Why you should learn film first - because the skills you acquire will carry over into any video work you do. Film cameras require more manual operation and attention from the operator; you have to put enough care and attention into your process to make it worth the expense of developing the footage. Video cameras do a lot of the legwork for you, but the easiness of operation encourages lazy work patterns, in camera operation, editing, and engineering; just set the CCU to "auto" and it will do a pretty good job. But a lot of pretty mediocre video is produced that way; the way to get someone to recognize your efforts is to do a better job than everybody else. So even if you intend to work in video in the future it's a good idea to learn film shooting now.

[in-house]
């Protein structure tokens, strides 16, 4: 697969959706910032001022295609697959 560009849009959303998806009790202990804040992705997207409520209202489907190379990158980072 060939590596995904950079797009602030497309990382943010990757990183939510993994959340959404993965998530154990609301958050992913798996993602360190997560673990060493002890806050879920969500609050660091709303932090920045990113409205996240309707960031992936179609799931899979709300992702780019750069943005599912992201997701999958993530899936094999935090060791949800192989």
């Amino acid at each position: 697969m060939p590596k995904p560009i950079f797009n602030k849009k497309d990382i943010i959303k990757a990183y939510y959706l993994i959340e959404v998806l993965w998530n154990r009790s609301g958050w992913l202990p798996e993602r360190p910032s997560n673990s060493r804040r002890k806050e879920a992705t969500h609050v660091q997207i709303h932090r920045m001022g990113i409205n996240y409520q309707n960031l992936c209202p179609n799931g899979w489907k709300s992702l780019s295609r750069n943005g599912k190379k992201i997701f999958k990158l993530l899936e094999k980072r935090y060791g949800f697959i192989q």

My daughter's music teacher, when describing the differences between clarinet and saxophone, said, "If you learn clarinet you can play sax, but not vice versa". I think film & video enjoy a similar relationship.

Edited by Robert Hughes, 20 October 2005 - 02:18 PM.

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#6 Joe Lotuaco

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Posted 23 October 2005 - 12:57 PM

As a fellow film student and one who is just starting out I can only offer my few experiences.